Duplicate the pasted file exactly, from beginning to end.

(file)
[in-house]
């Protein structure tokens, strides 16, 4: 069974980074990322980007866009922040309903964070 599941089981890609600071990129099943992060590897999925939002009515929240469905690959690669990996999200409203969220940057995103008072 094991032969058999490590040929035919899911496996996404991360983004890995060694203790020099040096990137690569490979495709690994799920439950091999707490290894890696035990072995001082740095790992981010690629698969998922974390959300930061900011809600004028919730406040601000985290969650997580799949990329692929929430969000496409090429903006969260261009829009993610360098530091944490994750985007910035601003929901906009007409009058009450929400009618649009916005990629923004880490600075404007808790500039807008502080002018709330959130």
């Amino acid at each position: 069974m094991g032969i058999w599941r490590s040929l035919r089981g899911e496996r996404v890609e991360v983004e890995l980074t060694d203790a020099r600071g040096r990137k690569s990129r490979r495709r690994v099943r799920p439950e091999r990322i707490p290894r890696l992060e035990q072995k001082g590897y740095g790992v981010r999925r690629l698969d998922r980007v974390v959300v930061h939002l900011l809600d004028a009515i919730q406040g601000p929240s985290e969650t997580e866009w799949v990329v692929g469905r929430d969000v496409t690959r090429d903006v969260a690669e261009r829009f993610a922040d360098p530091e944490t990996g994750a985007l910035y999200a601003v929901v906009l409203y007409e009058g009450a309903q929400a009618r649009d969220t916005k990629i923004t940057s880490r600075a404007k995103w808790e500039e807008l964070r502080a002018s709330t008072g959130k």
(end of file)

[in-house]
């Protein structure tokens, strides 16, 4: 069974980074990322980007866009922040309903964070 599941089981890609600071990129099943992060590897999925939002009515929240469905690959690669990996999200409203969220940057995103008072 094991032969058999490590040929035919899911496996996404991360983004890995060694203790020099040096990137690569490979495709690994799920439950091999707490290894890696035990072995001082740095790992981010690629698969998922974390959300930061900011809600004028919730406040601000985290969650997580799949990329692929929430969000496409090429903006969260261009829009993610360098530091944490994750985007910035601003929901906009007409009058009450929400009618649009916005990629923004880490600075404007808790500039807008502080002018709330959130």
């Amino acid at each position: 069974m094991g032969i058999w599941r490590s040929l035919r089981g899911e496996r996404v890609e991360v983004e890995l980074t060694d203790a020099r600071g040096r990137k690569s990129r490979r495709r690994v099943r799920p439950e091999r990322i707490p290894r890696l992060e035990q072995k001082g590897y740095g790992v981010r999925r690629l698969d998922r980007v974390v959300v930061h939002l900011l809600d004028a009515i919730q406040g601000p929240s985290e969650t997580e866009w799949v990329v692929g469905r929430d969000v496409t690959r090429d903006v969260a690669e261009r829009f993610a922040d360098p530091e944490t990996g994750a985007l910035y999200a601003v929901v906009l409203y007409e009058g009450a309903q929400a009618r649009d969220t916005k990629i923004t940057s880490r600075a404007k995103w808790e500039e807008l964070r502080a002018s709330t008072g959130k």